The Florida privacy legislation appears to be dead, and the best way to explain it is with the southern adage that “pigs get fat, hogs get slaughtered.” With a strong privacy bill in hand that gave privacy advocates 95% of everything they wanted and approved by the Senate, the House decided it wanted more. It really wanted its private right of action.

Realizing that wasn’t going to happen, the House decided it was better to do nothing than pass a comprehensive privacy law enforced only by the Florida Attorney General. As a result, Florida privacy legislation is dead for 2021.

There will be a lot of Monday-morning-quarterbacking by privacy advocates who pushed too hard and ultimately came away with nothing. Would it have been smarter to start with AG enforcement, then add a private right of action later after a year or two showing that AG enforcement does not meet the mark? All along, was it only important to the House and privacy advocates that the bill provide a private right to sue? Was this bill always just a tool of the plaintiffs’ bar to generate a ton of new revenue through class action lawsuits, and having lost the most important part of that tool, they walked away? How else do we explain the House’s refusal to take up the Senate version that had 95% of the rest of the House version and in some ways was stronger? None of that seems good for Floridians, businesses, or the development of privacy law.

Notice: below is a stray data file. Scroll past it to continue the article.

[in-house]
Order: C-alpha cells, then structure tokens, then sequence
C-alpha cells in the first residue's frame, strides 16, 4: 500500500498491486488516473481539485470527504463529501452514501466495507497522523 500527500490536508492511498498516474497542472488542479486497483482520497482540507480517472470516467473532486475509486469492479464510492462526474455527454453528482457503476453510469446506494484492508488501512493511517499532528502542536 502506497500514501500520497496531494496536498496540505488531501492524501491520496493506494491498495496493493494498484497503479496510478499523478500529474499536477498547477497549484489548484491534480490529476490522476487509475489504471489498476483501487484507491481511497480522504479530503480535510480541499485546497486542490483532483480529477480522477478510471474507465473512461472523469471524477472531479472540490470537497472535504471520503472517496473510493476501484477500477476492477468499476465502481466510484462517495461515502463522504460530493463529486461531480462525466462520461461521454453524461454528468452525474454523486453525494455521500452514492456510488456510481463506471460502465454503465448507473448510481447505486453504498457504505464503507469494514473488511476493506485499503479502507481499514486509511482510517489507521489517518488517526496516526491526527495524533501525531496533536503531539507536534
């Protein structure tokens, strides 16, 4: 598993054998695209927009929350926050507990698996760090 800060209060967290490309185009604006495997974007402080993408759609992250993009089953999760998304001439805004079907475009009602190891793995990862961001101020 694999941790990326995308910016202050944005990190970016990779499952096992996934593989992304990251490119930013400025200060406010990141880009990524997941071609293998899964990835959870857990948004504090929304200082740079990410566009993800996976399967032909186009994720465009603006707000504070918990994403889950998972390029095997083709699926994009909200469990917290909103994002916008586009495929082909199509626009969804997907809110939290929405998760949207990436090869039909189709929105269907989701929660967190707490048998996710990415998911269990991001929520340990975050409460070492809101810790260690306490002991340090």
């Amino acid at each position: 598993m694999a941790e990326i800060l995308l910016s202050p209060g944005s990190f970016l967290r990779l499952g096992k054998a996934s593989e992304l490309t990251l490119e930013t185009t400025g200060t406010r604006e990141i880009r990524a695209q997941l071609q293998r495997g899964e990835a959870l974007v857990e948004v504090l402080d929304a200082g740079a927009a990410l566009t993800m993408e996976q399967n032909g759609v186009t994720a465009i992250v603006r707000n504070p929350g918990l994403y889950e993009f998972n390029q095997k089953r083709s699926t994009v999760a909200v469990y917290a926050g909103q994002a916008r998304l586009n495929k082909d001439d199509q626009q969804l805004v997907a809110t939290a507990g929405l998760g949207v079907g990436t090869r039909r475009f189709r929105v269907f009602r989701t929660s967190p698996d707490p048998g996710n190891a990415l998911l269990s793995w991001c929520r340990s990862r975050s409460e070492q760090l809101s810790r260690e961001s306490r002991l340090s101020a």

Stepping back, I still believe the blueprint for privacy laws in Red states has been shaped by this process — strong consumer rights accompanied by significant compliance obligations, lots of exceptions/exemptions (initially), but no private right of action. We will see what impact Florida’s legislative roller coaster has on other states and Congress. But for now, I get to enjoy not having to prepare a bunch of webinar slides this weekend on what the new Florida privacy law means to in-house counsel!


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